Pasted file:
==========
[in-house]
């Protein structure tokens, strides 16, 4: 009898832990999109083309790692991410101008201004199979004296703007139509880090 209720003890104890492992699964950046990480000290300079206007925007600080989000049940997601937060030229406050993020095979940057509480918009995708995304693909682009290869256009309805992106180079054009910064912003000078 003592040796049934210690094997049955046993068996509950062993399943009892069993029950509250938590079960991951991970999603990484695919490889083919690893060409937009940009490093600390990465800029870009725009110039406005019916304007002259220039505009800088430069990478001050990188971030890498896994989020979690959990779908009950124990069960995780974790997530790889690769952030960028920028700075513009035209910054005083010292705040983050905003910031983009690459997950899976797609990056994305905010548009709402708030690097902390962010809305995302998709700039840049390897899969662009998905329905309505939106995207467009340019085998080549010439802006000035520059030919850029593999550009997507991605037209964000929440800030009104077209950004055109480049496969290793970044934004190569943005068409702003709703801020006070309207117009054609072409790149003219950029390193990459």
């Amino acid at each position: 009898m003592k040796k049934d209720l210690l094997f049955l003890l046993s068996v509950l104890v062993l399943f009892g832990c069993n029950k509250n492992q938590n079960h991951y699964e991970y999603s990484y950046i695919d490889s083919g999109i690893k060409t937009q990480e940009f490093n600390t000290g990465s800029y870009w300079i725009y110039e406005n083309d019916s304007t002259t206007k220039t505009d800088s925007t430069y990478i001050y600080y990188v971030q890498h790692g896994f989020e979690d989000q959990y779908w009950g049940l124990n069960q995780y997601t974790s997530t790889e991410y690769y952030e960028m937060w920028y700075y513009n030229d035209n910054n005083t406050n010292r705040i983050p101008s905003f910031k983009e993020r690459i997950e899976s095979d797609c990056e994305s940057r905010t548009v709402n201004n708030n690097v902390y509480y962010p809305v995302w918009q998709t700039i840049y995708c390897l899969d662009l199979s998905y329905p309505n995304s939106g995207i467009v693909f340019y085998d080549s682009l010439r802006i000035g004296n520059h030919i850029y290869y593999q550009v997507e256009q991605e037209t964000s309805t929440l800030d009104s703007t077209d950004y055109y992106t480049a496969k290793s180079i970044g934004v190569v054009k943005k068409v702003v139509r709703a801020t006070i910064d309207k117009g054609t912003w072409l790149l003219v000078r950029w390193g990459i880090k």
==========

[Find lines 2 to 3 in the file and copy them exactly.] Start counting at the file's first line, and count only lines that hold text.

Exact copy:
């Protein structure tokens, strides 16, 4: 009898832990999109083309790692991410101008201004199979004296703007139509880090 209720003890104890492992699964950046990480000290300079206007925007600080989000049940997601937060030229406050993020095979940057509480918009995708995304693909682009290869256009309805992106180079054009910064912003000078 003592040796049934210690094997049955046993068996509950062993399943009892069993029950509250938590079960991951991970999603990484695919490889083919690893060409937009940009490093600390990465800029870009725009110039406005019916304007002259220039505009800088430069990478001050990188971030890498896994989020979690959990779908009950124990069960995780974790997530790889690769952030960028920028700075513009035209910054005083010292705040983050905003910031983009690459997950899976797609990056994305905010548009709402708030690097902390962010809305995302998709700039840049390897899969662009998905329905309505939106995207467009340019085998080549010439802006000035520059030919850029593999550009997507991605037209964000929440800030009104077209950004055109480049496969290793970044934004190569943005068409702003709703801020006070309207117009054609072409790149003219950029390193990459």
């Amino acid at each position: 009898m003592k040796k049934d209720l210690l094997f049955l003890l046993s068996v509950l104890v062993l399943f009892g832990c069993n029950k509250n492992q938590n079960h991951y699964e991970y999603s990484y950046i695919d490889s083919g999109i690893k060409t937009q990480e940009f490093n600390t000290g990465s800029y870009w300079i725009y110039e406005n083309d019916s304007t002259t206007k220039t505009d800088s925007t430069y990478i001050y600080y990188v971030q890498h790692g896994f989020e979690d989000q959990y779908w009950g049940l124990n069960q995780y997601t974790s997530t790889e991410y690769y952030e960028m937060w920028y700075y513009n030229d035209n910054n005083t406050n010292r705040i983050p101008s905003f910031k983009e993020r690459i997950e899976s095979d797609c990056e994305s940057r905010t548009v709402n201004n708030n690097v902390y509480y962010p809305v995302w918009q998709t700039i840049y995708c390897l899969d662009l199979s998905y329905p309505n995304s939106g995207i467009v693909f340019y085998d080549s682009l010439r802006i000035g004296n520059h030919i850029y290869y593999q550009v997507e256009q991605e037209t964000s309805t929440l800030d009104s703007t077209d950004y055109y992106t480049a496969k290793s180079i970044g934004v190569v054009k943005k068409v702003v139509r709703a801020t006070i910064d309207k117009g054609t912003w072409l790149l003219v000078r950029w390193g990459i880090k």